1. Computational and Systems Biology
  2. Neuroscience
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Learning recurrent dynamics in spiking networks

  1. Christopher M Kim  Is a corresponding author
  2. Carson C Chow  Is a corresponding author
  1. National Institutes of Health, United States
Research Article
  • Cited 13
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Cite this article as: eLife 2018;7:e37124 doi: 10.7554/eLife.37124


Spiking activity of neurons engaged in learning and performing a task show complex spatiotemporal dynamics. While the output of recurrent network models can learn to perform various tasks, the possible range of recurrent dynamics that emerge after learning remains unknown. Here we show that modifying the recurrent connectivity with a recursive least squares algorithm provides sufficient flexibility for synaptic and spiking rate dynamics of spiking networks to produce a wide range of spatiotemporal activity. We apply the training method to learn arbitrary firing patterns, stabilize irregular spiking activity in a network of excitatory and inhibitory neurons respecting Dale's law, and reproduce the heterogeneous spiking rate patterns of cortical neurons engaged in motor planning and movement. We identify sufficient conditions for successful learning, characterize two types of learning errors, and assess the network capacity. Our findings show that synaptically-coupled recurrent spiking networks possess a vast computational capability that can support the diverse activity patterns in the brain.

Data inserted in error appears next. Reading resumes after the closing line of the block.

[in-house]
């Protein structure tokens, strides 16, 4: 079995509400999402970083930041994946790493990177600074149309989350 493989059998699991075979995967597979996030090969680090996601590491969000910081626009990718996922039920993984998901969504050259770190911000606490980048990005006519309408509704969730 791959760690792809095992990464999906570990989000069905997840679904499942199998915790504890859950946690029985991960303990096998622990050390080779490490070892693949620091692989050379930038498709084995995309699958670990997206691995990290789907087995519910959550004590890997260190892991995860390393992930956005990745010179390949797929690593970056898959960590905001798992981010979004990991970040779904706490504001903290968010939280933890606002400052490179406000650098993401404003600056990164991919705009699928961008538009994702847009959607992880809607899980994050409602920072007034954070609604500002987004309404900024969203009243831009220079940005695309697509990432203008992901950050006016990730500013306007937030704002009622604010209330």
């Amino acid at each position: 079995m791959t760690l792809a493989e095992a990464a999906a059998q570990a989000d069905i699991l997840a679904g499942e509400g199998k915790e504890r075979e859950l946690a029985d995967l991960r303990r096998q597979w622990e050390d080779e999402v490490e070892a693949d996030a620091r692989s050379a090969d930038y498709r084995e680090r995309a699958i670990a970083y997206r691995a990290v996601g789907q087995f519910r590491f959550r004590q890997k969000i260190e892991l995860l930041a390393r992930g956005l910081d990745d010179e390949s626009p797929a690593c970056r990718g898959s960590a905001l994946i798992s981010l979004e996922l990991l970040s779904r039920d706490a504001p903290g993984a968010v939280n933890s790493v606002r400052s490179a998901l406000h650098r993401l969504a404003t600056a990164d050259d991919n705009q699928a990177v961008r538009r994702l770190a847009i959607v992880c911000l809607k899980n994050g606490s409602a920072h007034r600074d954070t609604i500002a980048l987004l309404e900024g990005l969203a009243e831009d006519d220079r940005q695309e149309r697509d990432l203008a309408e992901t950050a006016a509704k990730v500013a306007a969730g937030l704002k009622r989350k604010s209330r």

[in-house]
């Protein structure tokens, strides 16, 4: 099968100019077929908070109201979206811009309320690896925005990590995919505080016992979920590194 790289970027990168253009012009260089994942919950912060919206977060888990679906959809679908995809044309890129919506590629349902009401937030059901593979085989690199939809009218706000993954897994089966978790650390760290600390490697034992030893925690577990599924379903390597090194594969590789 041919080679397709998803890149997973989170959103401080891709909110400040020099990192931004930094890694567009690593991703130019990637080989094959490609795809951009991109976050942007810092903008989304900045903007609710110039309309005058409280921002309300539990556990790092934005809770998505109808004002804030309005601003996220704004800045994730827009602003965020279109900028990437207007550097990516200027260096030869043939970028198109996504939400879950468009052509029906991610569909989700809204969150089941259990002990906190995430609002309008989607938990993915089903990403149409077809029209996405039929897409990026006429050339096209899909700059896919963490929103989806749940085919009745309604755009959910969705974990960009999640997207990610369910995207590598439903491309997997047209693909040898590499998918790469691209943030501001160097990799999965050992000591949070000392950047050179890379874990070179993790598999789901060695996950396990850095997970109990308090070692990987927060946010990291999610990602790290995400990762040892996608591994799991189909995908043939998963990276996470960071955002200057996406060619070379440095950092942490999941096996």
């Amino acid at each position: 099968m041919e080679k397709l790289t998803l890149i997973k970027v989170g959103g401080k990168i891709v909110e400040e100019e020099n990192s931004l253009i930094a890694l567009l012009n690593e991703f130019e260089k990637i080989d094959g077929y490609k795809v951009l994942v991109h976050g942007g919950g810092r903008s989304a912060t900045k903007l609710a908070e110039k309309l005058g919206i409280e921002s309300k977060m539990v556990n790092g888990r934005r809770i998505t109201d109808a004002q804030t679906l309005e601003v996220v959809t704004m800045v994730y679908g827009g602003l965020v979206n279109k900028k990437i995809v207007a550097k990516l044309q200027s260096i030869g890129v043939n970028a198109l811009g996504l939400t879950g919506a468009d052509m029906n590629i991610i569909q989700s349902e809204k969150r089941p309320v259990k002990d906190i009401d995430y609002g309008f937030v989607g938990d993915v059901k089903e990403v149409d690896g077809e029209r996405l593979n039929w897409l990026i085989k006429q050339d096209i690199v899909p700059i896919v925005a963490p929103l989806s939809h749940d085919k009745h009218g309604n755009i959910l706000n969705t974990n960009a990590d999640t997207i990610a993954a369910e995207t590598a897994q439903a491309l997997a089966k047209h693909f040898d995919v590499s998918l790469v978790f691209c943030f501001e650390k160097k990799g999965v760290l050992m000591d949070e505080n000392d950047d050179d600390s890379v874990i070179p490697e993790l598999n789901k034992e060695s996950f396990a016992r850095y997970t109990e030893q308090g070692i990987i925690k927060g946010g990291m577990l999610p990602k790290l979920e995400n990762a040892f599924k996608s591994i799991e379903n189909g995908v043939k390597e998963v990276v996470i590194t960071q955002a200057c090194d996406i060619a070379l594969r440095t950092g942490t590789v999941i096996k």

Data availability

Example computer code that trains recurrent spiking networks is available at http://github.com/chrismkkim/SpikeLearning

Article and author information

Author details

  1. Christopher M Kim

    National Institute of Diabetes and Kidney and Digestive Diseases, National Institutes of Health, Bethesda, United States
    For correspondence
    Competing interests
    The authors declare that no competing interests exist.
    ORCID icon "This ORCID iD identifies the author of this article:" 0000-0002-1322-6207
  2. Carson C Chow

    National Institute of Diabetes and Kidney and Digestive Diseases, National Institutes of Health, Bethesda, United States
    For correspondence
    Competing interests
    The authors declare that no competing interests exist.
    ORCID icon "This ORCID iD identifies the author of this article:" 0000-0003-1463-9553


National Institute of Diabetes and Digestive and Kidney Diseases (Intramural Research Program)

  • Christopher M Kim
  • Carson C Chow

The funders had no role in study design, data collection and interpretation, or the decision to submit the work for publication.

Reviewing Editor

  1. Peter Latham, University College London, United Kingdom

Publication history

  1. Received: March 29, 2018
  2. Accepted: September 14, 2018
  3. Accepted Manuscript published: September 20, 2018 (version 1)
  4. Version of Record published: October 15, 2018 (version 2)


This is an open-access article, free of all copyright, and may be freely reproduced, distributed, transmitted, modified, built upon, or otherwise used by anyone for any lawful purpose. The work is made available under the Creative Commons CC0 public domain dedication.


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